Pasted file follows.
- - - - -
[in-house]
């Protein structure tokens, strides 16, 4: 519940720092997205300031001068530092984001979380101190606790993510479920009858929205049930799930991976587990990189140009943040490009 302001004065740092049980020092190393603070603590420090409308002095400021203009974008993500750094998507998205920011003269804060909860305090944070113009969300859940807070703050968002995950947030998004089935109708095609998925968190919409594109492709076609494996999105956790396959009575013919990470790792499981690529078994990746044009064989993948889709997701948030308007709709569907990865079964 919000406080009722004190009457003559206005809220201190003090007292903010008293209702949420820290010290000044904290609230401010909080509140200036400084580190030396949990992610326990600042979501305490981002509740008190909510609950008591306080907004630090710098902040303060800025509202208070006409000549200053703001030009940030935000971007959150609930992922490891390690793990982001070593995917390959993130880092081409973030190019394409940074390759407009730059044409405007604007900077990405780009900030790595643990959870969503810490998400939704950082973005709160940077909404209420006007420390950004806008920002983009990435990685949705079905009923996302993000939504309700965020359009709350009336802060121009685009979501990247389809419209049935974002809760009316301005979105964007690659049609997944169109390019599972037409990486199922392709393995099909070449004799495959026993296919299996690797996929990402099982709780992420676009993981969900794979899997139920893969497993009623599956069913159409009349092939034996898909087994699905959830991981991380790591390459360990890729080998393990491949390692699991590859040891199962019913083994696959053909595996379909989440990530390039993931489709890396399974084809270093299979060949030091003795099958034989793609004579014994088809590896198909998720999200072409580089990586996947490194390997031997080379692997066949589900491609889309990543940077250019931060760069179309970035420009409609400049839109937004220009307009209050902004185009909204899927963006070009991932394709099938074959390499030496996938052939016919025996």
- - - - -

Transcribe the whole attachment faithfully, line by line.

[in-house]
């Protein structure tokens, strides 16, 4: 519940720092997205300031001068530092984001979380101190606790993510479920009858929205049930799930991976587990990189140009943040490009 302001004065740092049980020092190393603070603590420090409308002095400021203009974008993500750094998507998205920011003269804060909860305090944070113009969300859940807070703050968002995950947030998004089935109708095609998925968190919409594109492709076609494996999105956790396959009575013919990470790792499981690529078994990746044009064989993948889709997701948030308007709709569907990865079964 919000406080009722004190009457003559206005809220201190003090007292903010008293209702949420820290010290000044904290609230401010909080509140200036400084580190030396949990992610326990600042979501305490981002509740008190909510609950008591306080907004630090710098902040303060800025509202208070006409000549200053703001030009940030935000971007959150609930992922490891390690793990982001070593995917390959993130880092081409973030190019394409940074390759407009730059044409405007604007900077990405780009900030790595643990959870969503810490998400939704950082973005709160940077909404209420006007420390950004806008920002983009990435990685949705079905009923996302993000939504309700965020359009709350009336802060121009685009979501990247389809419209049935974002809760009316301005979105964007690659049609997944169109390019599972037409990486199922392709393995099909070449004799495959026993296919299996690797996929990402099982709780992420676009993981969900794979899997139920893969497993009623599956069913159409009349092939034996898909087994699905959830991981991380790591390459360990890729080998393990491949390692699991590859040891199962019913083994696959053909595996379909989440990530390039993931489709890396399974084809270093299979060949030091003795099958034989793609004579014994088809590896198909998720999200072409580089990586996947490194390997031997080379692997066949589900491609889309990543940077250019931060760069179309970035420009409609400049839109937004220009307009209050902004185009909204899927963006070009991932394709099938074959390499030496996938052939016919025996």